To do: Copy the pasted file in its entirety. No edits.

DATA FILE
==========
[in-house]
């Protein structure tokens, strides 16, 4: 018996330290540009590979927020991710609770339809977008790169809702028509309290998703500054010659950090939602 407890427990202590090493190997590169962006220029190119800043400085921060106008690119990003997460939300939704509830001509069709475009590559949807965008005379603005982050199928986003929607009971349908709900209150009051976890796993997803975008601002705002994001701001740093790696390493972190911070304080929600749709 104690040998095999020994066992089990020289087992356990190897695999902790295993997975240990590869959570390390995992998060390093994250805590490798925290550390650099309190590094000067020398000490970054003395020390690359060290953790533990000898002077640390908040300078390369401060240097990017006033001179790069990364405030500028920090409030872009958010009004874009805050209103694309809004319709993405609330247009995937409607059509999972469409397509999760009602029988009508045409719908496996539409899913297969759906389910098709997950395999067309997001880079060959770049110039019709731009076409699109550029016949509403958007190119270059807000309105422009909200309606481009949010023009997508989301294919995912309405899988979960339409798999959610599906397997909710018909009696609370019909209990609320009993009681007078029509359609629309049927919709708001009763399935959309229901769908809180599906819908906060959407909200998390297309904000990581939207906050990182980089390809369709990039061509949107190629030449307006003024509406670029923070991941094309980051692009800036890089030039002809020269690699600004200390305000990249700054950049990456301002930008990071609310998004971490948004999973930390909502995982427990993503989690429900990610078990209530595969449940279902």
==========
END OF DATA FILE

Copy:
[in-house]
């Protein structure tokens, strides 16, 4: 018996330290540009590979927020991710609770339809977008790169809702028509309290998703500054010659950090939602 407890427990202590090493190997590169962006220029190119800043400085921060106008690119990003997460939300939704509830001509069709475009590559949807965008005379603005982050199928986003929607009971349908709900209150009051976890796993997803975008601002705002994001701001740093790696390493972190911070304080929600749709 104690040998095999020994066992089990020289087992356990190897695999902790295993997975240990590869959570390390995992998060390093994250805590490798925290550390650099309190590094000067020398000490970054003395020390690359060290953790533990000898002077640390908040300078390369401060240097990017006033001179790069990364405030500028920090409030872009958010009004874009805050209103694309809004319709993405609330247009995937409607059509999972469409397509999760009602029988009508045409719908496996539409899913297969759906389910098709997950395999067309997001880079060959770049110039019709731009076409699109550029016949509403958007190119270059807000309105422009909200309606481009949010023009997508989301294919995912309405899988979960339409798999959610599906397997909710018909009696609370019909209990609320009993009681007078029509359609629309049927919709708001009763399935959309229901769908809180599906819908906060959407909200998390297309904000990581939207906050990182980089390809369709990039061509949107190629030449307006003024509406670029923070991941094309980051692009800036890089030039002809020269690699600004200390305000990249700054950049990456301002930008990071609310998004971490948004999973930390909502995982427990993503989690429900990610078990209530595969449940279902």